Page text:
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Amazon short interest hits historical high of $5.3 billion after its recent record rally

Amazon.com shares have been on an unstoppable run since the beginning of 2015, surging by 170 percent and adding almost $250 billion to the company's stock market value.

And recently, short sellers are showing a record amount of short interest in the stock, according to a report on Thursday from financial analytics firm S3 Partners.

The amount of investor dollars betting that Amazon shares are headed south jumped to $5.3 billion this week, the first time that number has ever eclipsed $5 billion, according to the report. Short selling averaged $2 billion to $3 billion between 2012 and 2015 and topped $4 billion on three occasions since the middle of last year.

Shares of the e-commerce company hit a record high of $844.36 on Oct. 5 and are up nearly 23 percent this year. Bullishness around the stock has been driven by strong performance in the company's Amazon Web Services cloud division, new services launched including a standalone music streaming service to compete with Spotify and Apple Music, as well as plans to hire 120,000 seasonal workers, a 20 percent rise from 2015.

The chart below, from S3 Partners, shows the spike in short interest relative to the increase in Amazon's stock.



S3 Partners said most of the short interest occurred since September with $1.8 billion of new short selling executed in the last six weeks.

"They're seeing an overheated stock," said Ihor Dusaniwsky, head of research at New York-based S3, whose platform is used by hedge funds, prime brokers and mutual funds with $1.6 trillion in assets. "There's serious conviction that Amazon is going to pause and reverse course temporarily coming into the end of the year."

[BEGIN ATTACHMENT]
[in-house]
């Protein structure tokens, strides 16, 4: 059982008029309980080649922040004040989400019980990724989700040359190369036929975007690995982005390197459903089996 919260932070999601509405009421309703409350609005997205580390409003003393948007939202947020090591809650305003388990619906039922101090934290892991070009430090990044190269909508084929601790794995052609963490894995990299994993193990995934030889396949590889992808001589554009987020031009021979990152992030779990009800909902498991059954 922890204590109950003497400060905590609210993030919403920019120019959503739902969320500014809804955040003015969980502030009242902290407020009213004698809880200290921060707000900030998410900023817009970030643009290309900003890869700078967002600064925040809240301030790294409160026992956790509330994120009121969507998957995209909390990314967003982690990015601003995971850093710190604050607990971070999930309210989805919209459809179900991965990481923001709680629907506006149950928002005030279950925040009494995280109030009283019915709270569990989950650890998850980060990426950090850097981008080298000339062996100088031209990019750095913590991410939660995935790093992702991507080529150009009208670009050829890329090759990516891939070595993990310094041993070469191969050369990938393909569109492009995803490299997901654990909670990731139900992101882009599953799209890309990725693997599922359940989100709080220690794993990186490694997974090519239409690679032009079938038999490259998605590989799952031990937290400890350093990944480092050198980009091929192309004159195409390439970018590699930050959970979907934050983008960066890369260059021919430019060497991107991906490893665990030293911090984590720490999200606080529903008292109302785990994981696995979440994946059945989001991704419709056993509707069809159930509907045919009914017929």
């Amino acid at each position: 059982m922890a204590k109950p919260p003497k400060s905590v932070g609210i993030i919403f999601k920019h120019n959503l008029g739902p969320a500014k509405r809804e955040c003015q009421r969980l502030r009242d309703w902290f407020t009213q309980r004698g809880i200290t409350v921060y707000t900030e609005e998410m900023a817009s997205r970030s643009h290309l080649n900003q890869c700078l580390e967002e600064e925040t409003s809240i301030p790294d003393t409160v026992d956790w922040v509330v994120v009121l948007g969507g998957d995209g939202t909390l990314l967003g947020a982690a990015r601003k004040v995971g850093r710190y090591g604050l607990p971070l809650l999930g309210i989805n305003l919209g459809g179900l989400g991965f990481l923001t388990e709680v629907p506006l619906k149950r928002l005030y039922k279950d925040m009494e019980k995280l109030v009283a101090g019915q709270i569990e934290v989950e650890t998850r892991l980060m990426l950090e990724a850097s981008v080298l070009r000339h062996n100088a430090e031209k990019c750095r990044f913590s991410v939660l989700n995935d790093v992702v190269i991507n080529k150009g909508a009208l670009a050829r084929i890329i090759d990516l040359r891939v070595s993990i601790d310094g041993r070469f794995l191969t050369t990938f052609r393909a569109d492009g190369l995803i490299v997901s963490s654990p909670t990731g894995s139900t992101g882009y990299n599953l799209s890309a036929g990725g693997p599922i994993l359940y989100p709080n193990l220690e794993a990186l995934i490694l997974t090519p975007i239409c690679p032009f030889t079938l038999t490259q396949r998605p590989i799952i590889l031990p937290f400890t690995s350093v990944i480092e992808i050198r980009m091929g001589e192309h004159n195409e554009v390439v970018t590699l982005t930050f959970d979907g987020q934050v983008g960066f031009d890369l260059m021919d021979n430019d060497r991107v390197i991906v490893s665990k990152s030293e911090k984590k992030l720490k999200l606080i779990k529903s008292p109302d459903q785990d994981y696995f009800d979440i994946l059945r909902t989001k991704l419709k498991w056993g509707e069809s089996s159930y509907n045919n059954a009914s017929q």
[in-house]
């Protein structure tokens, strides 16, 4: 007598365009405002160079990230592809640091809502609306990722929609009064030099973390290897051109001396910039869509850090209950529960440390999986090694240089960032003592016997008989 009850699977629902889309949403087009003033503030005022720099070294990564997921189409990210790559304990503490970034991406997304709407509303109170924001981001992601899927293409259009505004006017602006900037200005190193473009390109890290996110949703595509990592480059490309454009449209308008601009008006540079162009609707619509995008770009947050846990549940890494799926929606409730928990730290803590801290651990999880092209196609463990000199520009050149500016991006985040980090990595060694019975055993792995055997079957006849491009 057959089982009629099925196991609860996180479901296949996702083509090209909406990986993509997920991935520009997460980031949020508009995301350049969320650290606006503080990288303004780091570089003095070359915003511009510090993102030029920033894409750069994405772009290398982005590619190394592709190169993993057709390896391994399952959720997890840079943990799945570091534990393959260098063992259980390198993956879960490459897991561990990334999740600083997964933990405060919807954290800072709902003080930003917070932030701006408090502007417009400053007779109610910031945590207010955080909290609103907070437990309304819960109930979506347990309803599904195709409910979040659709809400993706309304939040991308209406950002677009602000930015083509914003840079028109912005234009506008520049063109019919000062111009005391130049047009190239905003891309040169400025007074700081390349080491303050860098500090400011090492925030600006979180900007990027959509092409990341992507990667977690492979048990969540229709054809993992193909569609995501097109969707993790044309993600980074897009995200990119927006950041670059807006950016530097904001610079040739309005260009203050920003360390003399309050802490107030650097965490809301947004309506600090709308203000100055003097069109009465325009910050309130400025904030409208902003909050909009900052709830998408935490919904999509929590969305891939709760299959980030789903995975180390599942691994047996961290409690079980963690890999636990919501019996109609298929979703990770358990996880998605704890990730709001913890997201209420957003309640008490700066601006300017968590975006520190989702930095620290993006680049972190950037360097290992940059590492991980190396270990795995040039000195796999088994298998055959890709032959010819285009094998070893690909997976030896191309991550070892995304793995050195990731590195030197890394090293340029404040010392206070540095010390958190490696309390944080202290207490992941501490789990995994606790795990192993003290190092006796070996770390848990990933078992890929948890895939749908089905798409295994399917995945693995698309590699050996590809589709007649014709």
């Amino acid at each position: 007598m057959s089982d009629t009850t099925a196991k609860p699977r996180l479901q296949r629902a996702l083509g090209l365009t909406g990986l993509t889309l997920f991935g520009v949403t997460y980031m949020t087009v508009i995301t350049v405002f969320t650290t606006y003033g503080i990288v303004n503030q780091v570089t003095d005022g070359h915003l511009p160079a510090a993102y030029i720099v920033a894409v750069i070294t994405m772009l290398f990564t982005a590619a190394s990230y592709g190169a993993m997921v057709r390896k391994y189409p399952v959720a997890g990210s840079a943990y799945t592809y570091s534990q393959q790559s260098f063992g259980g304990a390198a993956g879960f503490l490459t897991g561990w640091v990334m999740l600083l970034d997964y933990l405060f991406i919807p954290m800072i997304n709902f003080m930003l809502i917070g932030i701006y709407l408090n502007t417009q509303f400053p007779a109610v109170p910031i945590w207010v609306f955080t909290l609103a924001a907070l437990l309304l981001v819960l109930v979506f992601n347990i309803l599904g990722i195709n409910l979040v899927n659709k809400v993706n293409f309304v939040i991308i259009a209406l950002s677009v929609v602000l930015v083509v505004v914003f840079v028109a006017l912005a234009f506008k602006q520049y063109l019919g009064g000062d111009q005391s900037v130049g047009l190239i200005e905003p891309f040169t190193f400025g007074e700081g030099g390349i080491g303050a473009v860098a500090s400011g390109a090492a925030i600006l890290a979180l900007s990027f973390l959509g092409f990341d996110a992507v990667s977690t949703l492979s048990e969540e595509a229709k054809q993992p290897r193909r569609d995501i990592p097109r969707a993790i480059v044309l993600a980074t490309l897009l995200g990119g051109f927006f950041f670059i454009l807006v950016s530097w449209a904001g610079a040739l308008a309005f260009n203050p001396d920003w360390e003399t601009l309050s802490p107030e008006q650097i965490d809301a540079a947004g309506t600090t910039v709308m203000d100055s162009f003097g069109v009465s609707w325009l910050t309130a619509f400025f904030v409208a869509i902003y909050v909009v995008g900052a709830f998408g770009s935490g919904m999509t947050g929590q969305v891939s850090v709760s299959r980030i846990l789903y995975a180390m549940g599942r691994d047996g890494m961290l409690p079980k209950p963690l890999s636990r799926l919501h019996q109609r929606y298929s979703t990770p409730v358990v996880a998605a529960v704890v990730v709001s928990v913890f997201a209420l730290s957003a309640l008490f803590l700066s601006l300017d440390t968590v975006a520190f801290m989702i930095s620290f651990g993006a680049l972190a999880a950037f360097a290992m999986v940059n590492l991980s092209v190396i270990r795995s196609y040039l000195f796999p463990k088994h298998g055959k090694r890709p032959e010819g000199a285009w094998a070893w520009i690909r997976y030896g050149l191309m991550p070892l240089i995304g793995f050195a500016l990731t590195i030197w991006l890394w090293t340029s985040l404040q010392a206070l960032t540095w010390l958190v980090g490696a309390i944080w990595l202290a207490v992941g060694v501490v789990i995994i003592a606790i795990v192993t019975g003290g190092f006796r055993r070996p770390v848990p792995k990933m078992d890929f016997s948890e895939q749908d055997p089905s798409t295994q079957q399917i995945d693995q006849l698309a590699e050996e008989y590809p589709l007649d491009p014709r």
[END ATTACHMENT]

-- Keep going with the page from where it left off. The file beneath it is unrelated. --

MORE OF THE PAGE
Shorting a stock involves an investor borrowing a security and selling it. If the share price then falls, the investor will buy it back and make a profit. Short interest refers to the amount of short positions that have not been closed.

Betting against Jeff Bezos has rarely been a way to make money.

Already dominant in online commerce, Amazon has won over once skeptical investors by rapidly expanding its high-margin cloud infrastructure unit Amazon Web Services, rolling out popular devices like the voice-controlled Echo and building up its Prime subscription business.


Bull case

Boxes move along a conveyor belt at an Amazon fulfillment center in Tracy, California.
Getty Images
Boxes move along a conveyor belt at an Amazon fulfillment center in Tracy, California.

Many analysts have also continued to raise their expectations. Of those tracked by FactSet, 89 percent recommend buying the stock and four analysts have raised their price targets above $1,000 since late September.

Morgan Stanley, for example, has a price target of $1,100 for the company's shares in its "bull case."

"Amazon shares do not appropriately price Amazon's e-commerce business, which we see as the major driver of profit improvement near-term. In the core e-commerce business, Amazon is entering a phase of improving profitability that we believe is sustainable even as it continues to take a larger share of the global e-commerce pie," Morgan Stanley said in a note earlier this week.


The macro case

For macro investors, there's a more general reason to project an Amazon pullback. Stock indexes are trading near record levels, yet interest rates appear to be on the rise, with current estimates showing two Federal Reserve hikes in 2017. The CBOE Volatility Index, or VIX, spiked this week.

Perhaps that all adds up to a diminished appetite for risk and a move away from top stocks like Amazon.

"Fundamental traders up until now have had the upper hand," said Dusaniwsky. "Now is the chance for technical traders to jump in and see if they can move the stock the other way based on the overbought sentiment in the name."